Without giving prescriptions, I can say my experience from the University of the Witwatersrand and from following up on the news from the other South African universities, highlight that for a brighter Southern Africa and our world’s future, the world needs less youths with swag , but young men and women of character like the students who continue to stand up for what they believe . Aluta Continua.

First published on Nehanda Radio

Tuesday, 13 October 2015

Justice Andrew Mutema: Personal encounters with the late national hero and judge

By Lenin Tinashe Chisaira

Justice Andrew Mutema of the High Court of Zimbabwe died on the 21st August 2015 and his remains were interred at the National Heroes’ Acre in Harare on 25 August , just a month and a half ago.
I do not usually care about who is buried at the national shrine or who is denied a place there but with Justice Andrew Mutema I make an exception, therefore I have penned this delayed obituary.
High Court Judge Justice Andrew Mutema
The late High Court Judge Justice Andrew Mutema
I was party to a case before him way back in 2012 as a student leader and I witnessed some of his judgements that changed the lives of many workers haunted by the Zimbabwe dollar era.
He was a judge par excellence, considering the era we are in where political interests and impartiality of some of influential and powerful members of our Zimbabwean bench have been regarded with suspicion in many circles.
Concerning his life and death, Justice Mutema was a senior judge of the High Court of Zimbabwe until the fateful day he collapsed at his home and later died at the Mater Dei Hospital in Bulawayo.
He was born on 27 February 1959 and attended Silveira Mission in Bikita, Masvingo Province. In his teenage years , he became a freedom fighter and joined the Zimbabwean liberation struggle. His nom-de-guerre (struggle name) was Kingsley Dube Watema.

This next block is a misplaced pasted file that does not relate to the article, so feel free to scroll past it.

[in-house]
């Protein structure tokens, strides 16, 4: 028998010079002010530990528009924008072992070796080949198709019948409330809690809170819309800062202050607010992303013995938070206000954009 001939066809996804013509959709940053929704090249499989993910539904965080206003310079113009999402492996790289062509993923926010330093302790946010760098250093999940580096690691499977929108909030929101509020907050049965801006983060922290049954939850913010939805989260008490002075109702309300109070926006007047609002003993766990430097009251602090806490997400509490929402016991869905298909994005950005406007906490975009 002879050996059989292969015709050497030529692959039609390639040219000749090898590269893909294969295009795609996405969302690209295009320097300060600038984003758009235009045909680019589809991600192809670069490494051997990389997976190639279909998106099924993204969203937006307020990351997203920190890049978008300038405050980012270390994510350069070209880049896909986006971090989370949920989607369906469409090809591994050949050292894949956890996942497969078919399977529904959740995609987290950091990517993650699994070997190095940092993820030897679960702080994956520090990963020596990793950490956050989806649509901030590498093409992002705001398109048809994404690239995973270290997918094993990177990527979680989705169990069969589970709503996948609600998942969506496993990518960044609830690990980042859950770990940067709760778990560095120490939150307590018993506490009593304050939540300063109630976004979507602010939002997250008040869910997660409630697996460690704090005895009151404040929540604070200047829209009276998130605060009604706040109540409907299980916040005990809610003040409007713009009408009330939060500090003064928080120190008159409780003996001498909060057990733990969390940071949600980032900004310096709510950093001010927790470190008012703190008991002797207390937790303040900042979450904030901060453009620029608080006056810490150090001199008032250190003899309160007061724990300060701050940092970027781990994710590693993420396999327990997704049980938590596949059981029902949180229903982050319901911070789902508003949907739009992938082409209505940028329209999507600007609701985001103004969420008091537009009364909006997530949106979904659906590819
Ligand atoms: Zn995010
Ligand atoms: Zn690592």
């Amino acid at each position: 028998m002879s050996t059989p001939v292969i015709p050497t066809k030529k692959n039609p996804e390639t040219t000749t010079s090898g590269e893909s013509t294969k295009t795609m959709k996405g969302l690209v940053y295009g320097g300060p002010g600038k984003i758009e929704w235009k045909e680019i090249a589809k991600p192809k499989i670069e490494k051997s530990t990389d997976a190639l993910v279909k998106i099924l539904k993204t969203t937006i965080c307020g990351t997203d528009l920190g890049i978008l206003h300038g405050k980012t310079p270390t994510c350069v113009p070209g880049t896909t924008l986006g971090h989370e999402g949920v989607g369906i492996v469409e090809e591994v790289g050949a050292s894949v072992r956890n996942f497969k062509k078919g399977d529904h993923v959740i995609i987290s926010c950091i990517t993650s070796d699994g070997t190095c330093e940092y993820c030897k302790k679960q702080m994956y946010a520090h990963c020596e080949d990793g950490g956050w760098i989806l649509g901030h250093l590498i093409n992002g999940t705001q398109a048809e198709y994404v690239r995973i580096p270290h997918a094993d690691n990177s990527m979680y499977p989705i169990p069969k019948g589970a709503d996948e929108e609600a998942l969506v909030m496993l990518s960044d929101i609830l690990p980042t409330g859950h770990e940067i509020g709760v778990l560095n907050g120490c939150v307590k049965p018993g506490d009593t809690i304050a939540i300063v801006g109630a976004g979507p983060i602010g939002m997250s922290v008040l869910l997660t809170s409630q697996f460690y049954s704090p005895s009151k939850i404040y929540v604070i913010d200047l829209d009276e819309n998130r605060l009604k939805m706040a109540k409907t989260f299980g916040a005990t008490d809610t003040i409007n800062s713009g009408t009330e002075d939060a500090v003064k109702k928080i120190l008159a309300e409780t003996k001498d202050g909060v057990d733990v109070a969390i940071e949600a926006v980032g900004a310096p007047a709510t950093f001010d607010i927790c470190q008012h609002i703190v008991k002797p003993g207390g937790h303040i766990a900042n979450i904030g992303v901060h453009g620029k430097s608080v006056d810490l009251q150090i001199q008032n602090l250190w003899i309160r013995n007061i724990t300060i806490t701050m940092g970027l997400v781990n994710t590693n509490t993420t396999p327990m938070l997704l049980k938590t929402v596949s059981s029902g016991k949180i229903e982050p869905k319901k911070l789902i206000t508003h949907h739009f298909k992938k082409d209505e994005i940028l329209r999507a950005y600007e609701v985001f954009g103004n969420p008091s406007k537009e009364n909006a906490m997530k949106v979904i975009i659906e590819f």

He received military training in Mozambique and then, during the last years of the struggle he was deployed to Romania for further military training. After independence, he decided to pursue a career in the judiciary.
He began as Assistant Magistrate in 1986 and moved up the ranks , becoming Senior President of the Administrative Court in 2004 and of the Labour Court in 2007. He was appointed Judge of the High Court at Harare 2010 and in 2013 became Senior Judge in charge of the High Court at Bulawayo.
It was during his time at the High Court in Harare, that he decided on a matter which had a direct effect on my personal and academic development. But above all, the story of the judge’s life shows that within the systems that oppress and exploit the majority of us, there are good men and women, and because of these heroes we must celebrate their ideals.
My encounters with the justice
A number of encounters made me come across the man himself as well as the work of Justice Mutema. The most eventful encounter was a make-or-break occasion for my academic and personal life.
Kokerai Murombo, Tinashe Chisaira, James Katso and Gilbert Mtubuki  during the days we awaited the court decision.     
I had just been elected SRC Vice-President at the University of Zimbabwe (UZ) and on the eve of the inauguration, my main campaign colleagues and myself were suddenly served with indefinite suspension letters by the university over a campaign photograph that was supposedly used by our campaign team from the Zimbabwe National Students Union in a campaign newsletter.
The photograph featured the Vice Chancellor Prof. Levi Nyagura. My fellow student activists who suffered the same misfortune were James Katso who later contested in the Makokoba constituency elections in 2013 under a FreeZim Congress ticket; Zechariah Mushawatu, who contested in the Harare East by-elections in June 2015 as an independent candidate; Kokerai Murombo, who was later haunted from UZ and is now pursuing his studies at the Wits University; then there was Gilbert Mutubuki, who is now the president of the Zimbabwe National Students Union (ZINASU).
After we were issued with the letters we engaged lawyer Mr Obey Shava of Mbidzo, Muchadehama and Makoni Legal Practitioners and a member of the Zimbabwe Lawyers for Human Rights. The UZ Disciplinary Hearing ended up with a deadlock and so we filed an urgent chamber application with the High Court seeking to go back to school.
On a Thursday, the 10th of May 2012 we appeared in the chambers of Justice Mutema at the High Court of Zimbabwe. The university’s lawyer was there. Our key arguments were that we had no case to answer and needed to get back to school to prepare for end of semester examinations.